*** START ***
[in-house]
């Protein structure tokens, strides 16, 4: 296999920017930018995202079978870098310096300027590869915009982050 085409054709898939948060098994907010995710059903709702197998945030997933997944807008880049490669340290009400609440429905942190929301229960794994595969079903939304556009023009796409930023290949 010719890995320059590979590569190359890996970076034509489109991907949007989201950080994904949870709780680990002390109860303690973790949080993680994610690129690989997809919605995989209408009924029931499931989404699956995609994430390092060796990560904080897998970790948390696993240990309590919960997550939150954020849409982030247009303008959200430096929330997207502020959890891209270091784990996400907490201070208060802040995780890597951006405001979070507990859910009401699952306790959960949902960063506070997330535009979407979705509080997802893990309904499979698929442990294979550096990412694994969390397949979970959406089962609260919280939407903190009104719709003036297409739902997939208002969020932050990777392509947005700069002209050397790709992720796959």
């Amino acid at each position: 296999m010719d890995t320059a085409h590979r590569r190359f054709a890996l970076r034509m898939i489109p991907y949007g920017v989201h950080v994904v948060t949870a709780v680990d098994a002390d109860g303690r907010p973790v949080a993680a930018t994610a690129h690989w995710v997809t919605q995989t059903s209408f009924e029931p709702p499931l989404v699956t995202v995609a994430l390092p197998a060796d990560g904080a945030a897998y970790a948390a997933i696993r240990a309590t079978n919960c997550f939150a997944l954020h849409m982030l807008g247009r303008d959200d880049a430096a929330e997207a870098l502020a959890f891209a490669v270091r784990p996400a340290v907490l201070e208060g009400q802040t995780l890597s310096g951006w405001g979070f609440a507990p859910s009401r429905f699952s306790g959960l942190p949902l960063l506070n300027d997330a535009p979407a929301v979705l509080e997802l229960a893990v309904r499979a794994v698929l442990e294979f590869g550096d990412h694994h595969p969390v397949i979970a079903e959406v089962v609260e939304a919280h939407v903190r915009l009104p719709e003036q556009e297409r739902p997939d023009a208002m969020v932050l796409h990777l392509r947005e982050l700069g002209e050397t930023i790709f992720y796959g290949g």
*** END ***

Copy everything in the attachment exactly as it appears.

[in-house]
């Protein structure tokens, strides 16, 4: 296999920017930018995202079978870098310096300027590869915009982050 085409054709898939948060098994907010995710059903709702197998945030997933997944807008880049490669340290009400609440429905942190929301229960794994595969079903939304556009023009796409930023290949 010719890995320059590979590569190359890996970076034509489109991907949007989201950080994904949870709780680990002390109860303690973790949080993680994610690129690989997809919605995989209408009924029931499931989404699956995609994430390092060796990560904080897998970790948390696993240990309590919960997550939150954020849409982030247009303008959200430096929330997207502020959890891209270091784990996400907490201070208060802040995780890597951006405001979070507990859910009401699952306790959960949902960063506070997330535009979407979705509080997802893990309904499979698929442990294979550096990412694994969390397949979970959406089962609260919280939407903190009104719709003036297409739902997939208002969020932050990777392509947005700069002209050397790709992720796959």
């Amino acid at each position: 296999m010719d890995t320059a085409h590979r590569r190359f054709a890996l970076r034509m898939i489109p991907y949007g920017v989201h950080v994904v948060t949870a709780v680990d098994a002390d109860g303690r907010p973790v949080a993680a930018t994610a690129h690989w995710v997809t919605q995989t059903s209408f009924e029931p709702p499931l989404v699956t995202v995609a994430l390092p197998a060796d990560g904080a945030a897998y970790a948390a997933i696993r240990a309590t079978n919960c997550f939150a997944l954020h849409m982030l807008g247009r303008d959200d880049a430096a929330e997207a870098l502020a959890f891209a490669v270091r784990p996400a340290v907490l201070e208060g009400q802040t995780l890597s310096g951006w405001g979070f609440a507990p859910s009401r429905f699952s306790g959960l942190p949902l960063l506070n300027d997330a535009p979407a929301v979705l509080e997802l229960a893990v309904r499979a794994v698929l442990e294979f590869g550096d990412h694994h595969p969390v397949i979970a079903e959406v089962v609260e939304a919280h939407v903190r915009l009104p719709e003036q556009e297409r739902p997939d023009a208002m969020v932050l796409h990777l392509r947005e982050l700069g002209e050397t930023i790709f992720y796959g290949g």